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West African Burkina Faso is a landlocked nation. 86 percent of the population works in agriculture, which accounts for 30 to 40 percent of the country’s GDP. It has a tropical climate with a lengthy dry season that lasts from November to May. Burkina Faso’s primarily rain-fed agricultural productivity is severely constrained by this. Sorghum, millet, maize, rice, fonio, cotton, groundnuts, cowpeas, sugarcane, roots and tubers (cassava, sweet potato, yam), fruits, and vegetables are the main crops.

This country started conducting agricultural research in 1959 with rice. Plant breeding and biotechnology are only addressed by five national institutions, four of which are public.

Their main goal is to create early-growing crops for environments with limited nutrients and little rainfall. Cereals (mostly maize, sorghum, and millet), which continue to be the principal crop for Burkina Faso’s staple diet, are prioritized and given the highest percentage of resource allocation.

Due to a shortage of funding, research efforts are currently declining. The insufficient number of breeders for each crop is another factor that hinders the success of breeding initiatives. Since germplasm with disease and pest resistance is typically stored in foreign gene banks, the private institute also lamented the “restricted access to international genetic resources.”

Description of cropping systems, climate, and soils 

In this country, around 90% of the population works in agriculture, only a minor percentage are directly employed in industry and services. Cultivation takes place throughout the rainy season, with subsistence living predominating. The main food crops are sorghum (Sorghum bicolor), millet (Pennisetum glaucum), and maize (Zea mays), which are grown on around 80% of the arable land area. 40% of the nation’s GDP is derived from agriculture (The World Bank, 2004).

The very variable spatial and temporal distribution of rainfall and the soils’ innately low fertility are two major agricultural restrictions. Advanced weathering, weak physical structure, low active clay and organic matter, and low nutrient supplies limit crop yields (Piéri, 1989; Sédogo, 1993; Bationo, Lompo & Koala, 1998). Burkina Faso’s intensive usage of farming on soils with little rainfall and little nutrient inputs results in a poor level of agricultural output.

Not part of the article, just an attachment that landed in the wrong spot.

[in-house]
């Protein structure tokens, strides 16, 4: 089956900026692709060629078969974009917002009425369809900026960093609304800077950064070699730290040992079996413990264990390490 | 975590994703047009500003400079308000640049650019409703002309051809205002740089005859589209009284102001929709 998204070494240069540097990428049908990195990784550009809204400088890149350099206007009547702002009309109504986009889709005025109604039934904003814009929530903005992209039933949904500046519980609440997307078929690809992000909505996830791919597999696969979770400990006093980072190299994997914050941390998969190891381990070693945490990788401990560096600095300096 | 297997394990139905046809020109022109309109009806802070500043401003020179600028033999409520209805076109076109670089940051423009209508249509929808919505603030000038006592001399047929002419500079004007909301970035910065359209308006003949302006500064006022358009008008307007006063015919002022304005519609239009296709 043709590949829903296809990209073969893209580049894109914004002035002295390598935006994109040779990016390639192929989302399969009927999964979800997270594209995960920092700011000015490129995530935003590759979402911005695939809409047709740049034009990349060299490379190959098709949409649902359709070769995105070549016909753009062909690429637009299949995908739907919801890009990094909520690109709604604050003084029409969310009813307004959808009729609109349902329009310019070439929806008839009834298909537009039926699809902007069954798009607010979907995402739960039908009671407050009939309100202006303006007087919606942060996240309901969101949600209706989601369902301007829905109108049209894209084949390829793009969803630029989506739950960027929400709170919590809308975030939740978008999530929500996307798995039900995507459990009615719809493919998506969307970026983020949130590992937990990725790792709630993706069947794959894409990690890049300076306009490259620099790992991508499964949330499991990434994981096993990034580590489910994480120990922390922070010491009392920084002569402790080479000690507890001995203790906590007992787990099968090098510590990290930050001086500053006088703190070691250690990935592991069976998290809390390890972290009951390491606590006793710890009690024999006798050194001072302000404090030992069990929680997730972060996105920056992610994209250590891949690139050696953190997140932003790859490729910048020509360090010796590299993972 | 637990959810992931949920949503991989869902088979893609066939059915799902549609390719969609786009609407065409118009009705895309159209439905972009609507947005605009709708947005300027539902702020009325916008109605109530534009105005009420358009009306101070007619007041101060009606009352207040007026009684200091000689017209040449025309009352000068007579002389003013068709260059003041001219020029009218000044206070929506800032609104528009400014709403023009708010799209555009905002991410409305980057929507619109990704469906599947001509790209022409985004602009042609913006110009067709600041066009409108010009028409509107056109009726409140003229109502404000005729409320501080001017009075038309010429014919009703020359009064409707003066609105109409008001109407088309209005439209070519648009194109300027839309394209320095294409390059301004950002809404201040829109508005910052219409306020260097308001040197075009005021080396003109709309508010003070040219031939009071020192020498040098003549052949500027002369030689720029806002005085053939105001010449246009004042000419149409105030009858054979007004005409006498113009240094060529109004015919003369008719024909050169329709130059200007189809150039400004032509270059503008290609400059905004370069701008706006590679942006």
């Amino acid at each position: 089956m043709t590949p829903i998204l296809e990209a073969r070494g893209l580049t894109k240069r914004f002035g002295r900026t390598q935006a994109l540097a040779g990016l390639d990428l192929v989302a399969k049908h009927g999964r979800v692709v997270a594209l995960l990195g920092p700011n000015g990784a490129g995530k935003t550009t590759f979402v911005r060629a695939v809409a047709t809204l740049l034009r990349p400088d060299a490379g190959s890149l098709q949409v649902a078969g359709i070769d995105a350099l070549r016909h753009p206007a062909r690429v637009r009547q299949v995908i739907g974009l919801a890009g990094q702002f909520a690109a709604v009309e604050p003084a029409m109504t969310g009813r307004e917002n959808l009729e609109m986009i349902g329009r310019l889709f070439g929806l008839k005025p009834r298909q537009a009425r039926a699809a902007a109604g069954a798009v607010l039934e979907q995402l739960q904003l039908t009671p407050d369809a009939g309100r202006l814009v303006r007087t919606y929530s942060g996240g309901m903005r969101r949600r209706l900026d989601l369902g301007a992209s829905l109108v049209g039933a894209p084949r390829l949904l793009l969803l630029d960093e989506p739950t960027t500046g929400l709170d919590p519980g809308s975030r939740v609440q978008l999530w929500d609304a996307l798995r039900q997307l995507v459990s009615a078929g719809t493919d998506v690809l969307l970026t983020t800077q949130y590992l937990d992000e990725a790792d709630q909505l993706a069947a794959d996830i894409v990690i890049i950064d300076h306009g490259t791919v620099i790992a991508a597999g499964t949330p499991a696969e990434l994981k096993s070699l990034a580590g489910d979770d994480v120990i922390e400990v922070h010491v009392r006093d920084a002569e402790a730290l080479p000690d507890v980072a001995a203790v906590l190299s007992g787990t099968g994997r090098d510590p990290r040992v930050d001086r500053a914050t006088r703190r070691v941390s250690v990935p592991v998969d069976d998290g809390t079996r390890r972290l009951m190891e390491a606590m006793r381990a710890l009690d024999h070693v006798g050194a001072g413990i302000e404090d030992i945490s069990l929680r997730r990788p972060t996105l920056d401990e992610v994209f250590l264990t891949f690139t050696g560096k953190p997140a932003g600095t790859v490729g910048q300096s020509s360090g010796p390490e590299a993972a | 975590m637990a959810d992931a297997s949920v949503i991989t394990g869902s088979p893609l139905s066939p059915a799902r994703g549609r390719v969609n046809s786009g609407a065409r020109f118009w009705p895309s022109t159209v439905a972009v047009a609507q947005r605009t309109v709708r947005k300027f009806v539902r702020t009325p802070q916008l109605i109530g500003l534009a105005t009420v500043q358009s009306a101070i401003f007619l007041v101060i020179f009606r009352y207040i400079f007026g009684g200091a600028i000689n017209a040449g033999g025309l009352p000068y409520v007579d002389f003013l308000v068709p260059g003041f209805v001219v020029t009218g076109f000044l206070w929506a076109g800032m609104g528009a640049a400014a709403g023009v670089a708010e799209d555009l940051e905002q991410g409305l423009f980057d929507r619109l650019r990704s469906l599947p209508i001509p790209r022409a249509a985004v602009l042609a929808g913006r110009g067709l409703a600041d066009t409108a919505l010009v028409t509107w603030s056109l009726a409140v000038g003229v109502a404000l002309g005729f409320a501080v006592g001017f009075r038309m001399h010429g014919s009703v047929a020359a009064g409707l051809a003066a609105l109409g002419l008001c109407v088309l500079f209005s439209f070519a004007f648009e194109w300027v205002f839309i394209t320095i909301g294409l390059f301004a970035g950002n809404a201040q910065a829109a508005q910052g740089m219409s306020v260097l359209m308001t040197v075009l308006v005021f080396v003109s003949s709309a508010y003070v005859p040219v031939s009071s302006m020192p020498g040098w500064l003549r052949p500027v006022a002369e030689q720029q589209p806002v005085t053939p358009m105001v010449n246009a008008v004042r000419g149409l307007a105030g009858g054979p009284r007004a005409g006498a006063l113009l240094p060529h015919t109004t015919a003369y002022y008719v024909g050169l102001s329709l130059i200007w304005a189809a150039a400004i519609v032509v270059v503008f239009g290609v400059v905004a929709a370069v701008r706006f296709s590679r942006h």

Farming systems

In Burkina Faso, cropping systems vary significantly from area to region concerning agroecological and socioeconomic factors.

The majority of Burkinabe agriculture is composed of rain-fed subsistence systems, which are distinguished by tiny family farms (from 1.5 to 12 ha per household). The only crops irrigated are rice, sugar cane, vegetables, and fruit. Extensification (i.e., an expansion in the area) rather than intensification has historically contributed more to increases in crop production (i.e. increased use of inputs and improved varieties).

Most farmers choose direct planting to overcome unpredictable rains, poor soil quality, a lack of available labor, or an inability to use the right equipment for plows. Crop residues are frequently collected at harvest to be used as feed, fuel, or building materials. Crop remnants that are still on the ground are either burned or fed to cattle to clear the soil for the upcoming growing season.

Stone rows, half moons, earth bunds, and grass strips are used to save soil and water in areas with significant climate threats, especially in the central and northern regions. To deal with climatic fluctuation, nearly all of Burkina Faso’s areas now require some type of soil and water conservation technology.

Soil preparation for cropping

By plowing or scarifying, tillage and seedbed preparation are carried out. Reduced tillage is done on wet soil with a “Manga” hoe or hand hoe, and plowing (10–15 cm soil depth) is done with horse traction (with a moldboard plow). These farming methods are suggested for the sub-Sahelian zone (400-600 mm), the north-Sudanese zone, and the south-Sudanese zone (average annual rainfall = 900 mm), respectively (600-900 mm).